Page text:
The National Assembly’s Economic and Finance Committee (EFC) recommended better tax policy, import substitution, and focusing on industries and businesses to improve the balance of trade.
The committee’s reviewed how to improve the balance of trade, foreign reserves and facilitation of export and import business.
The chairperson of the committee, and Gangzur-Minjey MP, Kinga Penjor said that the committee identified 20 issues of which some were resolved and a few were forwarded to the concerned agencies during the consultation with the relevant agencies.
Enhance competitive advantage through tax policy
The committee observed that the implementation of the Integrated Goods and Services Tax (GST) in India has impacted exports considerably in general. The imposition of 12 percent to 28 percent as GST and 1 percent as Cess Tax has influenced highly the export of Bhutanese goods.
For instance, the export of cement to India loses a competitive advantage due to the imposition of GST and cess tax. On the contrary, there is a levy of only 5 percent of Bhutan Sales Tax (BST) while importing cement from India.
In Thimphu, Penden cement costs around Nu 467 a bag and imported cement costs around Nu 420 a bag.
Kinga Penjor said that the recent revision of power tariffs led to an increase in the cost of production in local heavy industries.
“The recent hike of power tariff of more than 35 percent from September 1, 2022 by the Bhutan Power Corporation (BPC) has approximately escalated the power cost by 10 to 12 percent which used to be 6 to 7 percent,” he said.
The committee recommended addressing GST differences through a Preferential Trade Agreement, reforming BST for competitive advantage and revisiting to lower the high voltage power tariff.
Economic Affairs Minister Loknath Sharma said that Bangladesh has been exporting 18 items of goods to Bhutan without tax, and Bhutan and Bangladesh have signed a preferential trade agreement.
Lyonpo said that Bhutan was also in the process of signing a preferential trade agreement with Thailand and Nepal.
“If we request a tax subsidy for imports from other countries, they also expect a tax subsidy for export. Since we are import-oriented, it will impact us,” Lyonpo said.
Lyonpo also said that the electricity rate was already at a subsidised rate and the government had already prepared the domestic tariff projection for 2040.
Kinga Penjor said that the waterways and railways were safer and cheaper means of transport as compared to roads. It was observed that infrastructure particularly, the load-carrying capacity limit of existing bridges deter the transportation and logistics within the country as well.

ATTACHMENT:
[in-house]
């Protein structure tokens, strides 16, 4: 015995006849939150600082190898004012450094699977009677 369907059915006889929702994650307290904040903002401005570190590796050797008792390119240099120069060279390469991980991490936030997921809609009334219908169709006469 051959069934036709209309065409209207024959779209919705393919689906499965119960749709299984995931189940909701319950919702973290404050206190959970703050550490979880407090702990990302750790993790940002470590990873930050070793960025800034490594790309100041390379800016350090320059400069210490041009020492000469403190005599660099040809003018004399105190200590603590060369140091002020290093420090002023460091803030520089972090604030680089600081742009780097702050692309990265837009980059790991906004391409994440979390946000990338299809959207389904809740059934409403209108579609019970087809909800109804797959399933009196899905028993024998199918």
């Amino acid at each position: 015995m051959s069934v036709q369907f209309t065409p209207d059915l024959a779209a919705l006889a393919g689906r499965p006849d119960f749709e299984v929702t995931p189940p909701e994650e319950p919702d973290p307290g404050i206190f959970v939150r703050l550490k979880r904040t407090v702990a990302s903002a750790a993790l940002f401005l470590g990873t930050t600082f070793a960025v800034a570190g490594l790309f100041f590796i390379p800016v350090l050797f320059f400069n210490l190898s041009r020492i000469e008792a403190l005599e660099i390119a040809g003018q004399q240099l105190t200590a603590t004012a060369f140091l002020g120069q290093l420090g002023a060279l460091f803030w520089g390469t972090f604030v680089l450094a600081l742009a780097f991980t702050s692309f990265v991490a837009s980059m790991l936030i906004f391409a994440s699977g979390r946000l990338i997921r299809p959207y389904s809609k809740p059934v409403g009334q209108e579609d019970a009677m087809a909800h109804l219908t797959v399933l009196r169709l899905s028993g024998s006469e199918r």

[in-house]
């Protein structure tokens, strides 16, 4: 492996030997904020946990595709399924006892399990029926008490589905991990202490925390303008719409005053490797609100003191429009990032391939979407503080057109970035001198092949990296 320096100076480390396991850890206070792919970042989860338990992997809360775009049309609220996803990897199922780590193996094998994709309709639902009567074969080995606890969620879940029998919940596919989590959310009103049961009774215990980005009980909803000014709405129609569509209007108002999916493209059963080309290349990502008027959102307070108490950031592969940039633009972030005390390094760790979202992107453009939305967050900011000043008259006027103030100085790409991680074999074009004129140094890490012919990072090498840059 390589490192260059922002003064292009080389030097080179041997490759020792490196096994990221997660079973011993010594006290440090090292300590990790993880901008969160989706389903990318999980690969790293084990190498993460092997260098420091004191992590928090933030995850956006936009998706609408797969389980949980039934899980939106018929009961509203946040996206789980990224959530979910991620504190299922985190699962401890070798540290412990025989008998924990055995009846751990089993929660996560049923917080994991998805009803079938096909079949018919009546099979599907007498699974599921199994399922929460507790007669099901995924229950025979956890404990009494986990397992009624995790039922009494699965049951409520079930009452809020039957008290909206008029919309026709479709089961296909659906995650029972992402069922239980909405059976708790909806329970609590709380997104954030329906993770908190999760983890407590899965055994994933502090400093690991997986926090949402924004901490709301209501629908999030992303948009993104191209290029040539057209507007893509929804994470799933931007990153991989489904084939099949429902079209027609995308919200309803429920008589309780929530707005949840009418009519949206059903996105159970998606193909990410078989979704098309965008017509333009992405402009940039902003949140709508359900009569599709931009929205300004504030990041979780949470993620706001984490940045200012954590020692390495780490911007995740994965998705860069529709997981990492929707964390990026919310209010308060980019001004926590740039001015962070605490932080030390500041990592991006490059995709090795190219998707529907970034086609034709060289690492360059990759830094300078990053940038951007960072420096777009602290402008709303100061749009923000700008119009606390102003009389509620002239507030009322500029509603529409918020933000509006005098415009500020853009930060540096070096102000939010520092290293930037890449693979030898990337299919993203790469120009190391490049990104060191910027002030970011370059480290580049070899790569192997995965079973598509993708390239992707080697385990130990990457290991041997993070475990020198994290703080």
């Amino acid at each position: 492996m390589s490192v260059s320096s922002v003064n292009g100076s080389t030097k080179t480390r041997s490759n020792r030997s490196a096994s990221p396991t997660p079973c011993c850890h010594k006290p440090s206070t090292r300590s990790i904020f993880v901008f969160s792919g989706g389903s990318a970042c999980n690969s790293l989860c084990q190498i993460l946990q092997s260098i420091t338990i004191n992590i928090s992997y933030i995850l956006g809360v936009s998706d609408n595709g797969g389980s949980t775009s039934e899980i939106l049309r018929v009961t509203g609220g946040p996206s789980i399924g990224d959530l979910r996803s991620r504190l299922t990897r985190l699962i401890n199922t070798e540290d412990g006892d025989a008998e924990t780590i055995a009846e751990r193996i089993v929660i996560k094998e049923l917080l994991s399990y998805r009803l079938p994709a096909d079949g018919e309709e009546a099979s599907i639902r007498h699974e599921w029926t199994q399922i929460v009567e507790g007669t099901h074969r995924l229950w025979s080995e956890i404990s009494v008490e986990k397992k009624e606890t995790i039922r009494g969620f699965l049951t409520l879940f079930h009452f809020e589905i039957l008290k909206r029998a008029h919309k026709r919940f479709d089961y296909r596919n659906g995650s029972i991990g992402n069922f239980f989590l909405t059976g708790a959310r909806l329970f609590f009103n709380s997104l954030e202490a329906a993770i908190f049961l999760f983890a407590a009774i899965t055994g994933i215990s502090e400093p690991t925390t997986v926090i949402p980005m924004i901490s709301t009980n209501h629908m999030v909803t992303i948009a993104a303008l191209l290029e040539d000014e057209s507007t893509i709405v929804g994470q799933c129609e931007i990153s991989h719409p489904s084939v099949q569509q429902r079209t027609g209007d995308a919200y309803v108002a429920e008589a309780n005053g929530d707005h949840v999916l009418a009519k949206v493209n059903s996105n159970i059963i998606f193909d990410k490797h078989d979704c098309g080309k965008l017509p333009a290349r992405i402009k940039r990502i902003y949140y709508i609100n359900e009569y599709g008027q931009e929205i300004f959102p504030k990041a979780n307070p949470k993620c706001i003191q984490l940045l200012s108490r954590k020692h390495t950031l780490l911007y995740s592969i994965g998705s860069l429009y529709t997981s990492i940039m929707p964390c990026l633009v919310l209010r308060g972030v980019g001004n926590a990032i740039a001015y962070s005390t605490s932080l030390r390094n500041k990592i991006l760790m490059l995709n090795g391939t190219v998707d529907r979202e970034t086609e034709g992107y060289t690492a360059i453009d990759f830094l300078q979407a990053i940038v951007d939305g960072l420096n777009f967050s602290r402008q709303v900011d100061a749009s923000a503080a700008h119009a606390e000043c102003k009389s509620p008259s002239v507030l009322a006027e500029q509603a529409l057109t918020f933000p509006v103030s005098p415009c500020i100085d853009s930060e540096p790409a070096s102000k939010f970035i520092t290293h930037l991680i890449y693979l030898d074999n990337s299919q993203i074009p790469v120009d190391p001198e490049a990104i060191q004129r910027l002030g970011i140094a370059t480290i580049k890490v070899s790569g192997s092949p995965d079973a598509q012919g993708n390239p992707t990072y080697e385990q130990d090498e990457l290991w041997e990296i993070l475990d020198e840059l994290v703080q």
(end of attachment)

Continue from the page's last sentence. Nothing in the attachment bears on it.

“Despite setbacks, the Ministry of Economic Affairs is negotiating railway linkage via India to Bangladesh and also, got six additional ports of call for boulder exporters,” Kinga Penjor said.
The committee recommended expediting railway links and waterways, exploring ropeways and enhancing bridge load-carrying capacity.
To promote import substitution, local industries have to be supported. The committee observed that the domestic market remains a major concern for local industries to compete with foreign products.
Kinga Penjor said that Bhutan needs to reduce foreign dependency through local productions such as cement manufacturers, Hume pipe, AAC blocks and bricks, wire mesh, wood-based, and agriculture and livestock products, where inferior quality products were being imported and local products become comparatively expensive.
The committee observed that completing the formalities to acquire licenses, clearances, loans and renewal certificates is cumbersome. There is also inconsistent application of rules and procedures by the concerned officials leading to confusion, inconvenience, and loss of time and resources to the business community.
The committee recommended promoting and supporting local products through policy interventions, encouraging the production of cereals, particularly wheat and barley and intensifying the single-window service system in order to avoid cumbersome procedures.
The deliberation on the remaining committee’s recommendations on industries and business will continue on Monday.